Thunder general manager Sam Presti, a former Emerson star himself who had been granted the very same internship en route to his then-job as San Antonio's assistant GM, took Smith's spirited recommendation of Hennigan to heart and offered him the job. Presti had missed playing with Hennigan by a year at the Division III program, but his old coach was quick to tell him how well they would have worked together, how smart and diligent and efficient Hennigan was and how eerily similar the two of them were.
Eight years later, Hennigan -- who is just one year older than Presti was when he became a whiz-kid GM and two years older than standard-bearer Theo Epstein of the Boston Red Sox at the time of his ascent in Major League Baseball -- would leave his post as Thunder assistant general manager to execute the messiest divorce in all of pro sports between Howard and the Magic.
It was his union with and similarities to Presti, though, that had largely defined him. The promotions came quickly, from intern to basketball operations assistant and director of basketball operations in San Antonio to rejoining Presti as the director of college personnel in Oklahoma City when the team was transitioning from Seattle in 2008.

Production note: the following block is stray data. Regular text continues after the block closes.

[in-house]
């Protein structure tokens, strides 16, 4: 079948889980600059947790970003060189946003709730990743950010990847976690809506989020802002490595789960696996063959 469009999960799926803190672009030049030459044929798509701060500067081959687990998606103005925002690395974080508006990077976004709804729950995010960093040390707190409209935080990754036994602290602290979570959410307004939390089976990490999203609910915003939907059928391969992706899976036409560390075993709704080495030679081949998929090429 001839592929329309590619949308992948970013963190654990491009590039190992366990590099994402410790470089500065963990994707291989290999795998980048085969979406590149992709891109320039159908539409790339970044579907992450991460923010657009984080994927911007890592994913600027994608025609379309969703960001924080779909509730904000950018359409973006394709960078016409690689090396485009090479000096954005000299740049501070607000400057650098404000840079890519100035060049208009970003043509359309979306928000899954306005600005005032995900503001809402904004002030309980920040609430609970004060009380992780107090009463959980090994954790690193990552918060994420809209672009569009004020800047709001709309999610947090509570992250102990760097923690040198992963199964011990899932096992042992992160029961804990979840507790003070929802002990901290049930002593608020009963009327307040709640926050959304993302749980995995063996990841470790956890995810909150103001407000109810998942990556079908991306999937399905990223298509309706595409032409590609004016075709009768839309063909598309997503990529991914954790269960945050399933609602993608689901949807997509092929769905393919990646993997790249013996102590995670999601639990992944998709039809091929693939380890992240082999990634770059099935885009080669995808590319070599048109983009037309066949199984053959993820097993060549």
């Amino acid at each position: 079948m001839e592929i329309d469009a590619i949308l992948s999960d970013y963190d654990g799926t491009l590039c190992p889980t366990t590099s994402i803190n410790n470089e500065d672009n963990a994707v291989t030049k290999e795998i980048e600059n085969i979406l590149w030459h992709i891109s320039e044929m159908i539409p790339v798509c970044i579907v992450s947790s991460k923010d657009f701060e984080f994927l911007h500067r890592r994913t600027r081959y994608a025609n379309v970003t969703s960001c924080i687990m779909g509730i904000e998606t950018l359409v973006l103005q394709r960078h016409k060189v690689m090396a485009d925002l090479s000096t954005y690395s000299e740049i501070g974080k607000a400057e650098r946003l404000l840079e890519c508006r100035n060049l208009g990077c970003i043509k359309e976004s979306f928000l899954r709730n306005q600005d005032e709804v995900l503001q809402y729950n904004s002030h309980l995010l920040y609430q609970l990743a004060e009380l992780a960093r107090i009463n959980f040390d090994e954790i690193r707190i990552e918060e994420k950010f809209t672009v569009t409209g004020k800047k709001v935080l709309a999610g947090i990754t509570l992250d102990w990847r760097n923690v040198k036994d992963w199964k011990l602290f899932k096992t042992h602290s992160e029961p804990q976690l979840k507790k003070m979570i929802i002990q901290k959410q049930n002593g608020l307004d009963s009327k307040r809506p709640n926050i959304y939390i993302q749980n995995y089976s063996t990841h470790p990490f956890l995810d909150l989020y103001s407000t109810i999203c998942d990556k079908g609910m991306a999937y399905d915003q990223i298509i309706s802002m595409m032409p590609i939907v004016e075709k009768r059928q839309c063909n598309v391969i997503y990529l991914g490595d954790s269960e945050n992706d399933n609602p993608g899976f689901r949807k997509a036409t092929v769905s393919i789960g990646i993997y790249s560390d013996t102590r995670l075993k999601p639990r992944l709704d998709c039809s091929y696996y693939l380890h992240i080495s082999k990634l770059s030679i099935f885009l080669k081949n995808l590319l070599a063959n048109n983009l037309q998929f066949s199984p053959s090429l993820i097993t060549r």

A Presti clone, some said, was being groomed. And considering Presti's impressive ability to build the Thunder into a championship contender so soon after taking over in 2007 when the franchise was in the midst of four woeful seasons, it was about as good as NBA labels get.
"I see a lot of similarities, and I always have," said Smith, who remains a friend and mentor to both men. "They're both smart guys, both extremely hardworking guys, guys who will never speak until they've thought out what they're going to say and won't make decisions until they've weighed all their options."